Quote—Unquote: Video Station presents Primal Speech by Liz Magic Laser, 2016, single-channel video.

To accompany the Video Station open call and commissioning programme for video works, Quote—Unquote presents a series of artists’ films and videos dealing with topics of speech and public speaking. A new work will be published online every two weeks between July and September 2020.

Liz Magic Laser’s mixed media installation Primal Speech constructs a futuristic version of a political primal scream room. The grey padded walls and therapeutic props such as pillows and stuffed animals based on political party logos, are punched or embraced in Laser’s adaptation of Primal Therapy methods demonstrated in a video embedded in the wall.

For the video Laser assembled a therapy group composed of actors with opposing political convictions about Brexit and the 2016 U.S. presidential election. She collaborated with certified professional life coach Valerie Bell, trained in primal therapy techniques, to “treat” the actors, encouraging them to revisit and conflate their personal histories with their political frustrations.

Developed by Arthur Janov in the 1970s, Primal Therapy was a radical approach that involved abreaction: the cathartic re-experiencing of a traumatic event. In this practice, the therapist coaches the patients to reenact scenes from their past and free themselves from the neurotic repetition of unhealthy behaviors. Laser adapts this palliative method of clarifying emotional expression to process recent political debates. The project elaborates on a theme central to Laser’s work: the appropriation of communication techniques and psychological methods appropriated by corporate and political cultures in order to revive their therapeutic potential.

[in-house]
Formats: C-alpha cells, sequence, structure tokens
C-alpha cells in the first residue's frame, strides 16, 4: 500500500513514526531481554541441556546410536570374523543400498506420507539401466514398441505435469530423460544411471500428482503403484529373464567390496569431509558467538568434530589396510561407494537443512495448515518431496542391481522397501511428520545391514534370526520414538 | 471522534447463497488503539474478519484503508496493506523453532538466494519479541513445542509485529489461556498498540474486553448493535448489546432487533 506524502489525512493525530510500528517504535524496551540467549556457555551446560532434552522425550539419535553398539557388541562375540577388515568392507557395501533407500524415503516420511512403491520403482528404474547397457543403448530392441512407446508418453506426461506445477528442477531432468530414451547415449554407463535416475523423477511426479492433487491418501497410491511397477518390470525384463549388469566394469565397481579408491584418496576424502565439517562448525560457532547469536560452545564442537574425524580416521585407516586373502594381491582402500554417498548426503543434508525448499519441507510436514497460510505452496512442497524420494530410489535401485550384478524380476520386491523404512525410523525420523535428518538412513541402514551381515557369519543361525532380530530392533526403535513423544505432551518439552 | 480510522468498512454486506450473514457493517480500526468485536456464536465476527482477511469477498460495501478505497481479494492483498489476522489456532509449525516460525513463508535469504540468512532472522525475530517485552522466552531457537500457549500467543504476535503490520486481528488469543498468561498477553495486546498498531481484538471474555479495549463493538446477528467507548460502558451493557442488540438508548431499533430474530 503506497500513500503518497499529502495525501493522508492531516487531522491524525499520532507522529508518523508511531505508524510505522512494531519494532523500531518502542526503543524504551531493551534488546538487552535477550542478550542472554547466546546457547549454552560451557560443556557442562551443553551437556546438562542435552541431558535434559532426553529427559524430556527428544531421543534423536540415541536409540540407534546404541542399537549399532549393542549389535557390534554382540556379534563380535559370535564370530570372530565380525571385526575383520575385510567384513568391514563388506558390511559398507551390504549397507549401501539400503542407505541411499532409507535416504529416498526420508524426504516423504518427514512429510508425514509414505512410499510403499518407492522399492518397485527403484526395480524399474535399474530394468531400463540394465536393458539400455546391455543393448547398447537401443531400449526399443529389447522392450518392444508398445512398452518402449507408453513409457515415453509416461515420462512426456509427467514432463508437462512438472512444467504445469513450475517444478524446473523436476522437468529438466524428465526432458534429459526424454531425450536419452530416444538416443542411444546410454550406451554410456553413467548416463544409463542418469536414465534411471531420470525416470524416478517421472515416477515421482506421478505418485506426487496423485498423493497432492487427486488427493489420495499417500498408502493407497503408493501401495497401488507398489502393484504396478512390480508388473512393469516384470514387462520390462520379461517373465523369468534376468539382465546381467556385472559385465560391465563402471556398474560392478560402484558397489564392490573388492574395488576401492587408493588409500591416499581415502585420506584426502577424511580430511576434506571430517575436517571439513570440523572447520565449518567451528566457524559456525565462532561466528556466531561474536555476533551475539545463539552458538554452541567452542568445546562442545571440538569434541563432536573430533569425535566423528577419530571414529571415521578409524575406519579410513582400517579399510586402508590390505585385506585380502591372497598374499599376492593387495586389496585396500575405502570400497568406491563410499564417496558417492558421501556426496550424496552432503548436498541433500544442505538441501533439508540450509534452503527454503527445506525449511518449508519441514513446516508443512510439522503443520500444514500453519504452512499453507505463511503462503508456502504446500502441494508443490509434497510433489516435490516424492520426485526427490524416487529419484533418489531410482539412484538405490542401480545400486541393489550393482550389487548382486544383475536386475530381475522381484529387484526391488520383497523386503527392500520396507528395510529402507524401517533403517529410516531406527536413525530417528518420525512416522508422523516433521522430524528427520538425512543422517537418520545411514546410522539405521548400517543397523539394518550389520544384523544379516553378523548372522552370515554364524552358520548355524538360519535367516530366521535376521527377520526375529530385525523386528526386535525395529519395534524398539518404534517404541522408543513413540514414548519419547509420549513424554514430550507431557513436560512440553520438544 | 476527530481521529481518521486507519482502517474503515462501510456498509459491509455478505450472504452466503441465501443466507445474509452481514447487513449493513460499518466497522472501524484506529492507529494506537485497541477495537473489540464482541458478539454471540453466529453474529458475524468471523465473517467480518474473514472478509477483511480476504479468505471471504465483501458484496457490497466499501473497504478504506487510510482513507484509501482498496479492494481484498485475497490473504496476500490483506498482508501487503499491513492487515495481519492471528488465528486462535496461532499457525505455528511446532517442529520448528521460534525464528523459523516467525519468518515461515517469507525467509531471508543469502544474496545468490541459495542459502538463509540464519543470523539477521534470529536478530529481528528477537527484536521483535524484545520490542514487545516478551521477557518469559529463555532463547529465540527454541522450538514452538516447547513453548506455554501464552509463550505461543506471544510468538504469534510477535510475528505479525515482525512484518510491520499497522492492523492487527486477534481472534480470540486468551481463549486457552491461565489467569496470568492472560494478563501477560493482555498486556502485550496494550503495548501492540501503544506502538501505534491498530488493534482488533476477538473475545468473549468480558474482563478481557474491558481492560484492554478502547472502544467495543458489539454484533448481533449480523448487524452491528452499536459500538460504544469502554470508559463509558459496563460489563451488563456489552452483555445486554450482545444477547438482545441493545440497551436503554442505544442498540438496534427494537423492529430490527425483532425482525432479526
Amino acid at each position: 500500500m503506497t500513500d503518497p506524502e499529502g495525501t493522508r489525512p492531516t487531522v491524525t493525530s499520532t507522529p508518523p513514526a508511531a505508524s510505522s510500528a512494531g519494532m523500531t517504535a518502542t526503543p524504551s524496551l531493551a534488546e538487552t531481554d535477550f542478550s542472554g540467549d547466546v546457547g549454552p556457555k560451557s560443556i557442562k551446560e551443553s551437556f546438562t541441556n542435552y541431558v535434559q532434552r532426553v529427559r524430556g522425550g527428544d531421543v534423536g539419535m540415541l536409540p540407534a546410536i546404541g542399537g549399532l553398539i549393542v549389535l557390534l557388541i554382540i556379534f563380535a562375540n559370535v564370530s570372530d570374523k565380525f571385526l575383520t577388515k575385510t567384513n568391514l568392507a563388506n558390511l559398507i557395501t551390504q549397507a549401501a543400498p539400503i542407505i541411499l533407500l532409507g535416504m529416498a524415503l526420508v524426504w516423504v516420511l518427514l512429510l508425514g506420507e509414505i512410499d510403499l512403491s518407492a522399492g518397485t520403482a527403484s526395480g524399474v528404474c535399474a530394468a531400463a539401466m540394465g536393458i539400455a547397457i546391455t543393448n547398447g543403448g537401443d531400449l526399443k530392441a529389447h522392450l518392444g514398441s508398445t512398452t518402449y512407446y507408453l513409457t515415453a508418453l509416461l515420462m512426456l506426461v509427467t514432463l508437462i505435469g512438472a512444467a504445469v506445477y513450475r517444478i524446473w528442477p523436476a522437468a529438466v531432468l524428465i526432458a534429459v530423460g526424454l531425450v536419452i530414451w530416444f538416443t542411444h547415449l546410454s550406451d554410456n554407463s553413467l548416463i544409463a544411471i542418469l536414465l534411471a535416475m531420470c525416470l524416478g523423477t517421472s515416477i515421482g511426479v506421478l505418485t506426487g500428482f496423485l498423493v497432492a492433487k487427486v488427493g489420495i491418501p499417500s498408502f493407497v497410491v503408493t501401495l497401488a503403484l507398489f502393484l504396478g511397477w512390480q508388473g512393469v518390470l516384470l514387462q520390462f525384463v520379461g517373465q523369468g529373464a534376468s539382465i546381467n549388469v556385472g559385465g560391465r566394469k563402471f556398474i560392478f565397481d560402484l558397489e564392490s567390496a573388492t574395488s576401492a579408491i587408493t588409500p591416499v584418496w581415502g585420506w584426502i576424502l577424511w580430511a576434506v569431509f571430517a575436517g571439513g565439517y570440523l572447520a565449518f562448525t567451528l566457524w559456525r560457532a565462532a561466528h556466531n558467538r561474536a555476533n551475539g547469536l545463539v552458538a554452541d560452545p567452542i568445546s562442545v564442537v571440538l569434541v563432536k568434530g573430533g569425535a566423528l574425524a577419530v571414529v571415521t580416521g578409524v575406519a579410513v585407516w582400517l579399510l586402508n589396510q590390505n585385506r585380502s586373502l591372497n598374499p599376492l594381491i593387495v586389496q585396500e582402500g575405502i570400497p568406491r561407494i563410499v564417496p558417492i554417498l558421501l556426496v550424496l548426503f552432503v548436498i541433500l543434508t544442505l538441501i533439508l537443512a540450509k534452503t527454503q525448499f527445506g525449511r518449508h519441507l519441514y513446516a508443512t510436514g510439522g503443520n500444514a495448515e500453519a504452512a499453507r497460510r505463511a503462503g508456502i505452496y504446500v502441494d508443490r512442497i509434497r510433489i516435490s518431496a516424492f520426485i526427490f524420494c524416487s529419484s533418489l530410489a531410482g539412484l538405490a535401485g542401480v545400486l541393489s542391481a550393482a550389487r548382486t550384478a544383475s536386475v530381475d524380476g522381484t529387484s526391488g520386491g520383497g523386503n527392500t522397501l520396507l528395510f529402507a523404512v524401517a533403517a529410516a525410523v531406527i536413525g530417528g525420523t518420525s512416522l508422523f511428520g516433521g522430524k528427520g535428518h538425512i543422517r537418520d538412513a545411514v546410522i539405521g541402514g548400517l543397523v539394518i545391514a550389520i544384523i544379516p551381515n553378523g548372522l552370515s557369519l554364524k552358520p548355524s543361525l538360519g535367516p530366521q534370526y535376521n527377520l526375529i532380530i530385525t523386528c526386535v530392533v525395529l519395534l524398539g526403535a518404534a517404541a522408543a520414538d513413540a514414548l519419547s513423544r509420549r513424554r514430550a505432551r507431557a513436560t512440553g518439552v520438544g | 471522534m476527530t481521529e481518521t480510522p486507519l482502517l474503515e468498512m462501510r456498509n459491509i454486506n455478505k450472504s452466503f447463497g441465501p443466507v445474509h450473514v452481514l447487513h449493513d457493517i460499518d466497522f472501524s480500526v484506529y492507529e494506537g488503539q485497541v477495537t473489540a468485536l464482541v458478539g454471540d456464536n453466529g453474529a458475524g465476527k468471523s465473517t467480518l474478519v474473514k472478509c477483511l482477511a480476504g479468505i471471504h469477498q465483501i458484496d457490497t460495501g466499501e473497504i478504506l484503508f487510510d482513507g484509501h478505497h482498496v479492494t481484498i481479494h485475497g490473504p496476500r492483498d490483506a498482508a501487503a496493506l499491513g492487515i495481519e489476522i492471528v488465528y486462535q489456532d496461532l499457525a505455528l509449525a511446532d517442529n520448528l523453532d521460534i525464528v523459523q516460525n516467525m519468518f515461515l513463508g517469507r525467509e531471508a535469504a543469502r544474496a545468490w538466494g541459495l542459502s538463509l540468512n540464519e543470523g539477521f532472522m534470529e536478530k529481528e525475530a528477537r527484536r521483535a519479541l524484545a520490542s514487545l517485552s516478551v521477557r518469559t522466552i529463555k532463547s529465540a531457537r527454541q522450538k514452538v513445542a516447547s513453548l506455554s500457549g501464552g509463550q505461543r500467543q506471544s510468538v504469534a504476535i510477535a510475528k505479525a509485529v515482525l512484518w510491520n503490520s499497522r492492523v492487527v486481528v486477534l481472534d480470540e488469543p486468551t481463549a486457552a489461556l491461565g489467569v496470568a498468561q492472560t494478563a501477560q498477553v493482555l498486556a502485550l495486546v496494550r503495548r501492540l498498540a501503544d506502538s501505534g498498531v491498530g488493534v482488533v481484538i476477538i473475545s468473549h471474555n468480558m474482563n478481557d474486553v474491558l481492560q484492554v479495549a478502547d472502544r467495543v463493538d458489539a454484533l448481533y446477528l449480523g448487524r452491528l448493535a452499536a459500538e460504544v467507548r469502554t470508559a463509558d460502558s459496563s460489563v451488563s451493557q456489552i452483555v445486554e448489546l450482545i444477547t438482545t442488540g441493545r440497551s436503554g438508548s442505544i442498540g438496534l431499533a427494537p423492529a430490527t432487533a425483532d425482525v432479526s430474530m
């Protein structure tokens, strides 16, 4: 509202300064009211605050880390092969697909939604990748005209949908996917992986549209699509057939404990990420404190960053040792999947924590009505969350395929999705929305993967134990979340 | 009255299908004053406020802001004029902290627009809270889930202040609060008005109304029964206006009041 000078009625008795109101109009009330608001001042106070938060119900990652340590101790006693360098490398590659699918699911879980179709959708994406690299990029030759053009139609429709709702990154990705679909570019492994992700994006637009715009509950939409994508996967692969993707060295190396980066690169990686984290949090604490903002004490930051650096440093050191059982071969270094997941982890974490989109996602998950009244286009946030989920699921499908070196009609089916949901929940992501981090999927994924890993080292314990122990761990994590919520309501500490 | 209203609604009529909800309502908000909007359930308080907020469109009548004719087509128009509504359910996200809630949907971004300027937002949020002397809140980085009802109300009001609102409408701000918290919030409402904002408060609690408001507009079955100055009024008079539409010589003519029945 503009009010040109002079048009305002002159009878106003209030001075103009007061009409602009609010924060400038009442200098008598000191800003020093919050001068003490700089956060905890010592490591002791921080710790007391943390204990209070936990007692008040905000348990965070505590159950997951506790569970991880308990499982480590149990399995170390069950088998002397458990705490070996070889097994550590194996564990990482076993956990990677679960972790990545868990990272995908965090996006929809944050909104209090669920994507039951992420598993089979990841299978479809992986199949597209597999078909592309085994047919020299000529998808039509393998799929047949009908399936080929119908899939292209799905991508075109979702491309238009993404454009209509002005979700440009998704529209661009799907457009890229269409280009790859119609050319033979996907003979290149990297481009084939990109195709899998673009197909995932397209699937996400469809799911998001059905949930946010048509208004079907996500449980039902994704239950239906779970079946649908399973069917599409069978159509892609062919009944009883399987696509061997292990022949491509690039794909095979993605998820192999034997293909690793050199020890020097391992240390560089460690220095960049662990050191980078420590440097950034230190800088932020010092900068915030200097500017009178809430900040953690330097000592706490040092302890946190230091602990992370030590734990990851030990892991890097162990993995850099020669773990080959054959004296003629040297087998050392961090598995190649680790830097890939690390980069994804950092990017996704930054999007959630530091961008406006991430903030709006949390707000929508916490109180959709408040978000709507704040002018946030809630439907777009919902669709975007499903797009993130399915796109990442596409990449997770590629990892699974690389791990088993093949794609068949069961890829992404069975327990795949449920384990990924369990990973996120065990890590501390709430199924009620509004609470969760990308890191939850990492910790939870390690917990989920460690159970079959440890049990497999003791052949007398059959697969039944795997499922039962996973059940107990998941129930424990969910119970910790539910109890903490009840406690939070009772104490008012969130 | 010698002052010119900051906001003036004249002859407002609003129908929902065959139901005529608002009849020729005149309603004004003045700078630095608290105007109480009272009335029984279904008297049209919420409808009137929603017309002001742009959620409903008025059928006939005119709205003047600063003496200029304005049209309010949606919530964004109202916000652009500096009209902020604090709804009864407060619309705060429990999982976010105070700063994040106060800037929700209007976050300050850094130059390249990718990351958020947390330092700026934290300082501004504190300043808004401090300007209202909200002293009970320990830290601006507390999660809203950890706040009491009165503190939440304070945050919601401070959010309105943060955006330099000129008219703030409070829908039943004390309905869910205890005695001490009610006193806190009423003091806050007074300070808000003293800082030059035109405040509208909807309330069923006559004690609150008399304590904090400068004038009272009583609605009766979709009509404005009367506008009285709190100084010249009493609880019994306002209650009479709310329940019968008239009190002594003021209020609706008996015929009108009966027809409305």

Infinite Conversation: How have therapeutic practices informed your practice and approach? Do you see them as a vehicle for channeling impulses and deconstructing them or do you use them as a theoretical starting point?

Liz Magic Laser: As I see it, therapeutic practices offer codified formulas for palliative discourse and directives for movement. I have been endlessly interested in the interview as a form and its various applications. Initially for my performance I Feel Your Pain for Performa in 2011 I adapted political interviews into a romantic drama, looking at how the politician constitutes their public persona by performatively divulging their personal stories and passions. In that sense the interview is a vehicle for wielding power. Later I became interested in how market research and therapy both use the interview as a treatment to manufacture desire in one case and as palliative care in the other. My work is concerned with the intersection of political discourse, philosophical inquiry and therapy.

How does collaboration inform your artistic practice, be it with therapists, actors, performers, or coaches? What is common and what differs between these categories from the performative point of view?